Operation prevent the next pandemic: Biden administration announces new treaty with 50 countries to identify next killer pathogens

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Written By Rivera Claudia

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  • Effort meant to improve disease surveillance and prevent global health threats
  • Fifty countries will be involved in closing preparedness and response gaps READ
  • MORE: Bird flu detected in person who had contact with infected COW 

President Joe Biden’s administration will help 50 countries identify and respond to infectious diseases, with the goal of preventing pandemics like the COVID-19 outbreak.

Federal officials will work with the countries to develop better testing, surveillance, communication and preparedness for such outbreaks in those countries in order to  help ‘effectively respond to biological threats wherever they emerge.’

The announcement about the strategy comes as countries have struggled to meet a worldwide accord on responses to future pandemics.

The program will rely on the State Department, the CDC, HHS, and the Agency for International Development, or USAID – to help countries refine their infectious disease response.

President Joe Biden announced the cooperative inititiative with 50 countries in order to close preparedness gaps and improve global national security threatened by biological weapons and health threats

The White House on Tuesday will release a website with the names of the countries that are participating in the program. 

Biden officials are seeking to get 100 countries signed onto the program by the end of the year. 

The 50 countries involved is up from 19. 

The U.S. has devoting billions of dollars to the effort. Biden, a Democrat, is asking for $1.2 billion for global health safety efforts in his yearly budget proposal to Congress.

Meanwhile, four years after the coronavirus pandemic, the prospects of a pandemic treaty signed by all 194 of the World Health Organization’s members are flailing.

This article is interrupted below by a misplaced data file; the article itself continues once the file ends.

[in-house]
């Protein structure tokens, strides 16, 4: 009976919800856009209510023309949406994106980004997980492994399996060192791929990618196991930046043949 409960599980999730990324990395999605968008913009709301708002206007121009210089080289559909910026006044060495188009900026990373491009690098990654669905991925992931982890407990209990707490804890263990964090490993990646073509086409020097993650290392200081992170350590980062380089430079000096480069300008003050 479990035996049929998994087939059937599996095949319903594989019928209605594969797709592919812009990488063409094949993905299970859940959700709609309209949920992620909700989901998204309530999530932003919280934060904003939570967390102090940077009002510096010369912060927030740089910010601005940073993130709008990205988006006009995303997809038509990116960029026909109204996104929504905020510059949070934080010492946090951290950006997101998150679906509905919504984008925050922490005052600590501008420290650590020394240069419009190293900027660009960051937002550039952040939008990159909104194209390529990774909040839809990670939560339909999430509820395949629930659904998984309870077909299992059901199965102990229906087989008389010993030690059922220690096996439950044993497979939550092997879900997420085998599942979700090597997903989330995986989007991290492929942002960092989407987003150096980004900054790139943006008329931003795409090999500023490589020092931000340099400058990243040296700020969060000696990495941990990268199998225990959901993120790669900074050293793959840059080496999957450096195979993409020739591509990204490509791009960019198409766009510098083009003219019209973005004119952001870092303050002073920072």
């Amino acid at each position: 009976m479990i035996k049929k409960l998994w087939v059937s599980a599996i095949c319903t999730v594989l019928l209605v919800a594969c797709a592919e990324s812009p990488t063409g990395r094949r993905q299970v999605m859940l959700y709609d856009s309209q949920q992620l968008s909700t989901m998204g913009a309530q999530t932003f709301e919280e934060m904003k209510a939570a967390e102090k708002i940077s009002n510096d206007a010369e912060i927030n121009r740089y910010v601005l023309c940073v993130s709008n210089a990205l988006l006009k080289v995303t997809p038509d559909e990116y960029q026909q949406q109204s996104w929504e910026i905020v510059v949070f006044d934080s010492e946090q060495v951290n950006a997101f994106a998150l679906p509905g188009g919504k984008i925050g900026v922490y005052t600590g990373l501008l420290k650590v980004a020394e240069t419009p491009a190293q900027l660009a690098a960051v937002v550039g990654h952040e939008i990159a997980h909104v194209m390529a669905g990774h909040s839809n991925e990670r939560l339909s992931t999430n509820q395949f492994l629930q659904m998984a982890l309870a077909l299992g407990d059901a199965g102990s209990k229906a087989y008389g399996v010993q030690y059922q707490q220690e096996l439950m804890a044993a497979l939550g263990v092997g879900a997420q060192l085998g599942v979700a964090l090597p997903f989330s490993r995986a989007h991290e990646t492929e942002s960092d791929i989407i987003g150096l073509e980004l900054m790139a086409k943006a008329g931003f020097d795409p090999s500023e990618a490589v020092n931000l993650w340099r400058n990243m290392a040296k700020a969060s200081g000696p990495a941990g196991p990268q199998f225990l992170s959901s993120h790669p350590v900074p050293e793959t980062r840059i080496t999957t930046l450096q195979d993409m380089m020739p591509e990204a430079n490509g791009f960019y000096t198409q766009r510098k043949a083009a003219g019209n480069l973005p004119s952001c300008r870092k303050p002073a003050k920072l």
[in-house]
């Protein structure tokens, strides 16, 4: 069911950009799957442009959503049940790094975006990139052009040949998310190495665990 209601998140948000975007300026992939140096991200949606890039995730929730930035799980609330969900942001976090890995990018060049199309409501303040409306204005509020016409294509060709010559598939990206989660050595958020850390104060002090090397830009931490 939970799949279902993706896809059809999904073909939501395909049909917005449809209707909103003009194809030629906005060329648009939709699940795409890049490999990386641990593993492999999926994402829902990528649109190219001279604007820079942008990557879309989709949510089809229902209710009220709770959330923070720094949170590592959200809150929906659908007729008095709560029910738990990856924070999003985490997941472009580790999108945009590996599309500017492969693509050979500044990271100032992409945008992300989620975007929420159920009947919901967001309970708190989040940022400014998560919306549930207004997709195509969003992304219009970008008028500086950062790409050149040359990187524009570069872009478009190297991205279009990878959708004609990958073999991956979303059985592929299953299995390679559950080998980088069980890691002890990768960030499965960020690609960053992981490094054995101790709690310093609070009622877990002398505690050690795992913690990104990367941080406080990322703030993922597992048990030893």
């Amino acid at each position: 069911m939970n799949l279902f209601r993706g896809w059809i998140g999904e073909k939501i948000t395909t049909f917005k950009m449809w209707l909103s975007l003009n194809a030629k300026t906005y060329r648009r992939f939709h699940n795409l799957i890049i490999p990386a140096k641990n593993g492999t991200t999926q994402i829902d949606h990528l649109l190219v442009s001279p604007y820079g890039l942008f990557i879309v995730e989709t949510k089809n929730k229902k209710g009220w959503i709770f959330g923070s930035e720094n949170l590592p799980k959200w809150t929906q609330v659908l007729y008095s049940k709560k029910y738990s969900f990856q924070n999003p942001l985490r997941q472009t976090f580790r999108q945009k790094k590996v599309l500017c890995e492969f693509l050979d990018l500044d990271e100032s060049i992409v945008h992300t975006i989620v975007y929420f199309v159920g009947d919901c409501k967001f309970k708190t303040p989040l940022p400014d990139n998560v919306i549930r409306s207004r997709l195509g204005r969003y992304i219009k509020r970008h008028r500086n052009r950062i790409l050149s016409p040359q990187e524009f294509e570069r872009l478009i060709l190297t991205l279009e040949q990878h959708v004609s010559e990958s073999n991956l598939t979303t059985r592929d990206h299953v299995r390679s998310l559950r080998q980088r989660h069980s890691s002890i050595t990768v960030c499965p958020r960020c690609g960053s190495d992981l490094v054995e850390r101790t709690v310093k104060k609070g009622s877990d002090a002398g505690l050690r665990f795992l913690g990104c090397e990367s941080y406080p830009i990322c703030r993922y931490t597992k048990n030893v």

The cooperation among the 50 countries ‘to ensure they are better able to prevent, detect, and respond to global health security threats.’ 

Over the next five years, the United States will work with these 50 partners ‘to build, further strengthen, and sustain a level of demonstrated capacity in at least five [global health security] areas.’ 

The Biden Administration oversaw much of the Covid vaccine rollout, which saved millions of American lives. But Covid-19 will not be the last of the administration’s public health hurdles. 

Shown is Biden's pandemic approval rating circa 2022. Another 57 per cent of respondents in a new Politico-Morning Consult said they disapproved of President Joe Biden's handling of the coronavirus pandemic

Shown is Biden’s pandemic approval rating circa 2022. Another 57 per cent of respondents in a new Politico-Morning Consult said they disapproved of President Joe Biden’s handling of the coronavirus pandemic 

Bird flu is on the rise nationwide, infecting poultry and cows after the virus was able to jump from the former to the latter. 

The second person ever to be infected with avian flu was reported earlier this month after catching it from a cow. 

The CDC maintains the threat to general health is low, but administration officials said they are ‘closely monitoring the situation’. 

Former health officials said they were not comforted by the assurances made by the government – highlighting how the Trump Administration played down fears about Covid in the early days of the pandemic. 

Centers for Disease Control and Prevention (CDC)

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